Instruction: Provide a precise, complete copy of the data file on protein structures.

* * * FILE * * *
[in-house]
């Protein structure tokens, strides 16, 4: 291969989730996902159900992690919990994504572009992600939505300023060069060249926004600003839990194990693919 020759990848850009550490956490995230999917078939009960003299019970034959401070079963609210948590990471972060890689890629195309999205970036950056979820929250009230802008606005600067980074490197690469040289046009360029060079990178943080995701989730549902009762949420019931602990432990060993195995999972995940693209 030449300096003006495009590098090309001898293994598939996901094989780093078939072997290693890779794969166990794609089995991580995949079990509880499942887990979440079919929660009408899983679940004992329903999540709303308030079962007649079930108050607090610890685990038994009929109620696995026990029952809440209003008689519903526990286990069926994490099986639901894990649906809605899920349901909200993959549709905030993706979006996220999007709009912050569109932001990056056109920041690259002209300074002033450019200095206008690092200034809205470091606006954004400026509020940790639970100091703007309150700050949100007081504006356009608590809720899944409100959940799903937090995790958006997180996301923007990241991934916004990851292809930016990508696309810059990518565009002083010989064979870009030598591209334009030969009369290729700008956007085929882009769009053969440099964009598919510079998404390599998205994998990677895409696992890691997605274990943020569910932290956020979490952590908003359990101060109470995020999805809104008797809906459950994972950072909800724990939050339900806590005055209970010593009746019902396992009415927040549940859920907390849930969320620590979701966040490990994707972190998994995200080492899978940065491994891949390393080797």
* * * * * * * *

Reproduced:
[in-house]
């Protein structure tokens, strides 16, 4: 291969989730996902159900992690919990994504572009992600939505300023060069060249926004600003839990194990693919 020759990848850009550490956490995230999917078939009960003299019970034959401070079963609210948590990471972060890689890629195309999205970036950056979820929250009230802008606005600067980074490197690469040289046009360029060079990178943080995701989730549902009762949420019931602990432990060993195995999972995940693209 030449300096003006495009590098090309001898293994598939996901094989780093078939072997290693890779794969166990794609089995991580995949079990509880499942887990979440079919929660009408899983679940004992329903999540709303308030079962007649079930108050607090610890685990038994009929109620696995026990029952809440209003008689519903526990286990069926994490099986639901894990649906809605899920349901909200993959549709905030993706979006996220999007709009912050569109932001990056056109920041690259002209300074002033450019200095206008690092200034809205470091606006954004400026509020940790639970100091703007309150700050949100007081504006356009608590809720899944409100959940799903937090995790958006997180996301923007990241991934916004990851292809930016990508696309810059990518565009002083010989064979870009030598591209334009030969009369290729700008956007085929882009769009053969440099964009598919510079998404390599998205994998990677895409696992890691997605274990943020569910932290956020979490952590908003359990101060109470995020999805809104008797809906459950994972950072909800724990939050339900806590005055209970010593009746019902396992009415927040549940859920907390849930969320620590979701966040490990994707972190998994995200080492899978940065491994891949390393080797």